THE GIRL WHO KNEW TOO MUCH
REVIEW BY GARY JOHNSON
Mario Bava's reputation largely rests on his horror films, but he also directed movies in several other genres, including Westerns, sword-and-sandal fantasies, James Bond-ish adventures, and even a Viking tale. He's also known for directing the seminal "giallo" thriller The Girl Who Knew Too Much. Named after a variety of Italian pulp novels printed on yellow paper ("giallo" means yellow in Italian), these thrillers frequently feature a hero or heroine who investigates a crime and finds himself/herself embroiled in a dangerous situation. Dario Argento's The Bird With Crystal Plumage and Deep Red are two of the most notable examples of this genre. But in 1963, Bava was treading in new territory when he created The Girl Who Knew Too Much. The American retitling--The Evil Eye--served to obscure the movie's rather obvious debt to Alfred Hitchcock's tale of foreigners abroad (i.e., The Man Who Knew Too Much).
Leticia Roman stars as an American named Nora Davis who is vacationing in Rome. She habitually reads mystery novels but has agreed to her mother's demand and will stop reading mysteries (after she finishes the one she's currently reading, anyway). She will stay with an elderly friend of the family. However, late one evening, the friend dies before her eyes. Horrified, Nora stumbles onto the streets of Rome, where she is soon mugged and knocked unconscious. She wakes in a haze and witnesses a murder before drifting unconscious again. She tries to tell everyone about the murder, but no one believes her. The doctor who treats her says she is suffering from "mythomania"--a consequence of a blow on the head. Nora decides to investigate the murder on her own and discovers a series of murders was committed ten years ago--the "Alphabet Murders." The victims were chosen in alphabetical order (e.g., Abbart, Beccati, and Craven). Nora's last name, Davis, suggests she may be next in line.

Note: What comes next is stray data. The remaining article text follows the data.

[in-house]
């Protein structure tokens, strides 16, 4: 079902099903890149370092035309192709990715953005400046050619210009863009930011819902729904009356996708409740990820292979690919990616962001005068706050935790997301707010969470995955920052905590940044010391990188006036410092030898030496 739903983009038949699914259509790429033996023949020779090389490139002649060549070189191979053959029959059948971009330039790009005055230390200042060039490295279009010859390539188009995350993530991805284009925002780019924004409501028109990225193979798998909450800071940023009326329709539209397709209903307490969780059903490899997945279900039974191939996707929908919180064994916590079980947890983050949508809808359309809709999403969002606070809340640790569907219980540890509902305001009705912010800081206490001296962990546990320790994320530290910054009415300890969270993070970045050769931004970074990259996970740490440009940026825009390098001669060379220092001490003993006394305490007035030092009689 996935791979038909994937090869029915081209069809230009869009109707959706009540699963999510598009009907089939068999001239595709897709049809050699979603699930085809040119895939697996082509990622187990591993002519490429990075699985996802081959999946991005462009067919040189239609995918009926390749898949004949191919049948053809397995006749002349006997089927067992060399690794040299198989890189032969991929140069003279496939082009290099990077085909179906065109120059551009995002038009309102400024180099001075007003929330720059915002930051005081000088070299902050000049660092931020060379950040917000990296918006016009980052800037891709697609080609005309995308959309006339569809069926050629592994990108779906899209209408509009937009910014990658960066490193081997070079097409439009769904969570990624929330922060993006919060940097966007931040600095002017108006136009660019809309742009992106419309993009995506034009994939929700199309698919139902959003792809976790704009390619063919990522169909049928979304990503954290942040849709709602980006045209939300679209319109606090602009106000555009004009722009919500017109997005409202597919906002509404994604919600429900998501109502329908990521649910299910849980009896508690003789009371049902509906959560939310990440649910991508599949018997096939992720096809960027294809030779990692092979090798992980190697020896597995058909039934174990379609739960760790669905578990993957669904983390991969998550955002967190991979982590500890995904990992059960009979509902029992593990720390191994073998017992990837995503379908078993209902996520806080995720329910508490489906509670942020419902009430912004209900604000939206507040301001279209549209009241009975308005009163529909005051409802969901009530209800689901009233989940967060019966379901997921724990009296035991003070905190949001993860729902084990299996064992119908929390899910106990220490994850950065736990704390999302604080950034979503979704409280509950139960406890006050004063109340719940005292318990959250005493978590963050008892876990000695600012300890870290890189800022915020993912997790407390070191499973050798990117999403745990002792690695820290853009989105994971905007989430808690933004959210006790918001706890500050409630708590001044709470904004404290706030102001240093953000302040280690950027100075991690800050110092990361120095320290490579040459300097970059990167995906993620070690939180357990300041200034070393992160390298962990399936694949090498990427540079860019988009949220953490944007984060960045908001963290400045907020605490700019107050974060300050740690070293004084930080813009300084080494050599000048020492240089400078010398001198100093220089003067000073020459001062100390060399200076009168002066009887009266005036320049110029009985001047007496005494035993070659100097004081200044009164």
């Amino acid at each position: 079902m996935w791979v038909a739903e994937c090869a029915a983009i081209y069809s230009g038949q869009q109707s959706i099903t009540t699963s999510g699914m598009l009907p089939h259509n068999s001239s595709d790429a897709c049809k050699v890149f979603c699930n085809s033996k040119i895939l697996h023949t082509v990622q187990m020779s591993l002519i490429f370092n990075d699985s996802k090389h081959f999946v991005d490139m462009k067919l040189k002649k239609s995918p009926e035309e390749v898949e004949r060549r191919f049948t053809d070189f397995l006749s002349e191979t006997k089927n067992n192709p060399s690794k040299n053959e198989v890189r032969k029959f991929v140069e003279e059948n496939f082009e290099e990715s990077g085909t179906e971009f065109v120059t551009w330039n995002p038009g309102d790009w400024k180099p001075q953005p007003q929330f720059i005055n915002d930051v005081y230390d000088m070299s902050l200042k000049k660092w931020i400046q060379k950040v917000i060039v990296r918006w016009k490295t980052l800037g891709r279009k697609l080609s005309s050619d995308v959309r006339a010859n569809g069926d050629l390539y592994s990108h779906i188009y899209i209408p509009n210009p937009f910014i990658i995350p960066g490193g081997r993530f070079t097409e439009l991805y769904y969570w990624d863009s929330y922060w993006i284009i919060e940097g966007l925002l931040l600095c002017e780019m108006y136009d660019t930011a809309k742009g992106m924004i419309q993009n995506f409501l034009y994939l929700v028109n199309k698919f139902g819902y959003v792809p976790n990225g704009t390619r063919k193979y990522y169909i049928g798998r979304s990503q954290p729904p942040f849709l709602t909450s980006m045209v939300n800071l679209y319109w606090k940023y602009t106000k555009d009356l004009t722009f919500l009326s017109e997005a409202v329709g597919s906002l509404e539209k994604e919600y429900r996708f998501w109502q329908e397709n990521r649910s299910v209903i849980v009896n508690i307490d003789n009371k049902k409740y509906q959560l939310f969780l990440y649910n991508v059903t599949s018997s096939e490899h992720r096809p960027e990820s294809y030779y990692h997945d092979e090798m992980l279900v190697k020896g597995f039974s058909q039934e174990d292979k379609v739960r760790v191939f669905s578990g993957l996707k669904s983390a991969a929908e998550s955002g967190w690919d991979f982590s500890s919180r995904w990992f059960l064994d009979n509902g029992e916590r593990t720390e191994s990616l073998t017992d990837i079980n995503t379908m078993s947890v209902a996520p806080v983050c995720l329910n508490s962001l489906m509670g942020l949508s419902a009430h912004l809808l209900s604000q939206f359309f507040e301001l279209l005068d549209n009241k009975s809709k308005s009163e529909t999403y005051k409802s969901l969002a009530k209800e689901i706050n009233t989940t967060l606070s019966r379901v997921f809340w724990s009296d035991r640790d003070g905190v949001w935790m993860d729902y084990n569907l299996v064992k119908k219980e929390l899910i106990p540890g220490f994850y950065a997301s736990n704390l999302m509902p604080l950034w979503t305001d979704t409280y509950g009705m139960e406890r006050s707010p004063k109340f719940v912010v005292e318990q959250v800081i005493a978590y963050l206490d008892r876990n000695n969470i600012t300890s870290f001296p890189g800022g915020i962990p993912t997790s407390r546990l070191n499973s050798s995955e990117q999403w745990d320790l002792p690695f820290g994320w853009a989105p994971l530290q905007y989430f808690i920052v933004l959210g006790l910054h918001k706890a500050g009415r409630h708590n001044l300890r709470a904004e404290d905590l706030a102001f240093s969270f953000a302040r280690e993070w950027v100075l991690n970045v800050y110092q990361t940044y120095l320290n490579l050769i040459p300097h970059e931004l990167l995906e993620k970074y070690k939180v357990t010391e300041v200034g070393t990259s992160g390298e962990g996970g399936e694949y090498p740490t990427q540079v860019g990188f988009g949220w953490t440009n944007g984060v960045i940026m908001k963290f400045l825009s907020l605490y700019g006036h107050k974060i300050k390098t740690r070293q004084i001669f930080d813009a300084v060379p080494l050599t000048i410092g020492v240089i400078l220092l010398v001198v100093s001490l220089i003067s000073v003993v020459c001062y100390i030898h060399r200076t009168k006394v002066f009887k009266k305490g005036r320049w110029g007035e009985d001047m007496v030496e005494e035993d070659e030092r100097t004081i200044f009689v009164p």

Overall, The Girl Who Knew Too Much is much preferable to The Evil Eye. Several of the changes in The Evil Eye only serve to confuse matters. For example, in The Evil Eye, we don't see the face of the man who pulls the knife out of the back of a murdered woman--but recognizing his face becomes important later when the camera gives us a close-up of a framed portrait on a piano: it's the same man! When we see the portrait in The Girl Who Knew Too Much, we instantly understand that Nora has stumbled into a very dangerous situation; however, in The Evil Eye, we can't make this connection and thus the movie is robbed of a crucial element of suspense.
Because The Evil Eye contains several minutes of footage not found in The Girl Who Knew Too Much, this DVD ideally would have included both versions of the movie. For example, the final sequences from both movies are completely different. But it's hard to argue about this DVD considering the excellent quality of the video transfer. The Girl Who Knew Too Much looks marvelous. This is one of Bava's best movies and it contains several astonishing images, such as an overhead view of Nora as she lies on a hospital bed. At first, we just see bobbing shapes, like balloons, and it's difficult to identify what Bava's camera is capturing. Then as the shapes part and we see Nora, we realize the shapes are habits upon the heads of several nuns/nurses.
Bava photographs Leticia Roman with great care. He casts ominous shadows across her face, yet she remain sensuous and evocative. John Saxon as her love interest looks somewhat lost, but that's by design. As he begins to fall in love with Nora, she hardly gives him any attention. She's totally absorbed in investigating the murder.
Image Entertainment's DVD presentation of The Girl Who Knew Too Much contains the Italian language version with optional English subtitles. The movie is presented in its original aspect ratio of 1.66:1.
The Girl Who Knew Too Much is now available on DVD from Image Entertainment in its original aspect ratio of 1.66:1. The DVD has been enhanced for 16X9 televisions. Special features: Mario Bava biography by Tim Lucas of Video Watchdog; director and cast filmographies; theatrical trailer; and a photo and poster gallery. Suggested retail price: $24.99. For additional information, we suggest you check out the Image Entertainment Web site.